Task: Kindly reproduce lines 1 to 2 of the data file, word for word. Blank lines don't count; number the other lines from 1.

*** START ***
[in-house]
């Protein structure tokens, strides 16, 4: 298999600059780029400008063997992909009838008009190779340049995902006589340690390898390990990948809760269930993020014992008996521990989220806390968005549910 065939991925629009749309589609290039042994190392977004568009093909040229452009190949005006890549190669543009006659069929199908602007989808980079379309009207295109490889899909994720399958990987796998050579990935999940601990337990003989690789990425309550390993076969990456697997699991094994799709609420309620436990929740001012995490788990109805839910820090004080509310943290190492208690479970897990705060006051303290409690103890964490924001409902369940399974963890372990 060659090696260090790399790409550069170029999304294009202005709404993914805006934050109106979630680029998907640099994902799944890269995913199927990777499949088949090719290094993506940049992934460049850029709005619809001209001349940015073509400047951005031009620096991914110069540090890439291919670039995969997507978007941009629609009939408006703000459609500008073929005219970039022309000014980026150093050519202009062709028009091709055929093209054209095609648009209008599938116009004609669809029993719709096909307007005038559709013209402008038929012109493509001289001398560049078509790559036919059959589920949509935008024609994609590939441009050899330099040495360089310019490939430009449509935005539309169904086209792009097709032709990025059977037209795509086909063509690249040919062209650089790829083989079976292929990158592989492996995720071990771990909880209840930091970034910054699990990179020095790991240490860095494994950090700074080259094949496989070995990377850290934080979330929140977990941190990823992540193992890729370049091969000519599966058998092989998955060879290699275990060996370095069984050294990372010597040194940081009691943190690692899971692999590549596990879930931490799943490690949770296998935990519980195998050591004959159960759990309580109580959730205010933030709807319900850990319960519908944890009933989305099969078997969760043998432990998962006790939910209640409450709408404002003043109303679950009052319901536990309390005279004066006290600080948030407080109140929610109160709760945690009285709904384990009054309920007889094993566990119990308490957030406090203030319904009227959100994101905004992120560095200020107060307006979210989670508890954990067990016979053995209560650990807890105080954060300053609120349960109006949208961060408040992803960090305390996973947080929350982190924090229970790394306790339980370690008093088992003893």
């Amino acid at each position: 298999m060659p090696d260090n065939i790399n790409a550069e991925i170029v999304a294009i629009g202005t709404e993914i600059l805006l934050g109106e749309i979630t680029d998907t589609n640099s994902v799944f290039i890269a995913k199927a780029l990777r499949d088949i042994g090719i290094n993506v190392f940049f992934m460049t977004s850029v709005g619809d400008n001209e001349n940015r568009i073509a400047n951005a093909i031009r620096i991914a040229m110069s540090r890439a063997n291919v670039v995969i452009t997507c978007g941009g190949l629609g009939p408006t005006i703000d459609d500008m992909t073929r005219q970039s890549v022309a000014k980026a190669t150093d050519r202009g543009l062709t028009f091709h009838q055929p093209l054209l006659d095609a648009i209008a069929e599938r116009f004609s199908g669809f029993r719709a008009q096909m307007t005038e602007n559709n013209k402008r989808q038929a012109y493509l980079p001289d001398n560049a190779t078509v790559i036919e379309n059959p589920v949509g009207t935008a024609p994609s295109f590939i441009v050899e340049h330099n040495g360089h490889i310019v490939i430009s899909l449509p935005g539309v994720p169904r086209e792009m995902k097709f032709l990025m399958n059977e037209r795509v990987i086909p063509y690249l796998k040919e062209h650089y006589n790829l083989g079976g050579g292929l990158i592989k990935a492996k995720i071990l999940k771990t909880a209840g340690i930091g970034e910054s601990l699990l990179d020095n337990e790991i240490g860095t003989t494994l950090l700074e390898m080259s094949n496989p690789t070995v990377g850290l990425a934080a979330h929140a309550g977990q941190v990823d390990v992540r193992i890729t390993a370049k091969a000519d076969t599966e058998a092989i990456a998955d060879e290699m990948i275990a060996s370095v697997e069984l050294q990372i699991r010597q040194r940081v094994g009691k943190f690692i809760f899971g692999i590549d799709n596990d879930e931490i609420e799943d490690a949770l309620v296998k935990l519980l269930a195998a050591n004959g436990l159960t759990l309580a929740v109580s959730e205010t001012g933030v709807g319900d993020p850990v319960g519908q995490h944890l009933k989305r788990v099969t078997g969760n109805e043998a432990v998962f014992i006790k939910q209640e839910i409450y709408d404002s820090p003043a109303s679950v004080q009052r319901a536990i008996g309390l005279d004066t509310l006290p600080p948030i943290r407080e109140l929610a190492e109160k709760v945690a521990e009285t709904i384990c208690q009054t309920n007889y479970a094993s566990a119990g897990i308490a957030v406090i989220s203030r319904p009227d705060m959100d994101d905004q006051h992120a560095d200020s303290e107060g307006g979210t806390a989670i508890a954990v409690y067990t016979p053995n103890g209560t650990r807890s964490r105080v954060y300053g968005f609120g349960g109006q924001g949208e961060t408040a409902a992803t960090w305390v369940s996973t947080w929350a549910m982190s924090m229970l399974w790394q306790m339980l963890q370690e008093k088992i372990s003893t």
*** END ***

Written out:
[in-house]
């Protein structure tokens, strides 16, 4: 298999600059780029400008063997992909009838008009190779340049995902006589340690390898390990990948809760269930993020014992008996521990989220806390968005549910 065939991925629009749309589609290039042994190392977004568009093909040229452009190949005006890549190669543009006659069929199908602007989808980079379309009207295109490889899909994720399958990987796998050579990935999940601990337990003989690789990425309550390993076969990456697997699991094994799709609420309620436990929740001012995490788990109805839910820090004080509310943290190492208690479970897990705060006051303290409690103890964490924001409902369940399974963890372990 060659090696260090790399790409550069170029999304294009202005709404993914805006934050109106979630680029998907640099994902799944890269995913199927990777499949088949090719290094993506940049992934460049850029709005619809001209001349940015073509400047951005031009620096991914110069540090890439291919670039995969997507978007941009629609009939408006703000459609500008073929005219970039022309000014980026150093050519202009062709028009091709055929093209054209095609648009209008599938116009004609669809029993719709096909307007005038559709013209402008038929012109493509001289001398560049078509790559036919059959589920949509935008024609994609590939441009050899330099040495360089310019490939430009449509935005539309169904086209792009097709032709990025059977037209795509086909063509690249040919062209650089790829083989079976292929990158592989492996995720071990771990909880209840930091970034910054699990990179020095790991240490860095494994950090700074080259094949496989070995990377850290934080979330929140977990941190990823992540193992890729370049091969000519599966058998092989998955060879290699275990060996370095069984050294990372010597040194940081009691943190690692899971692999590549596990879930931490799943490690949770296998935990519980195998050591004959159960759990309580109580959730205010933030709807319900850990319960519908944890009933989305099969078997969760043998432990998962006790939910209640409450709408404002003043109303679950009052319901536990309390005279004066006290600080948030407080109140929610109160709760945690009285709904384990009054309920007889094993566990119990308490957030406090203030319904009227959100994101905004992120560095200020107060307006979210989670508890954990067990016979053995209560650990807890105080954060300053609120349960109006949208961060408040992803960090305390996973947080929350982190924090229970790394306790339980370690008093088992003893």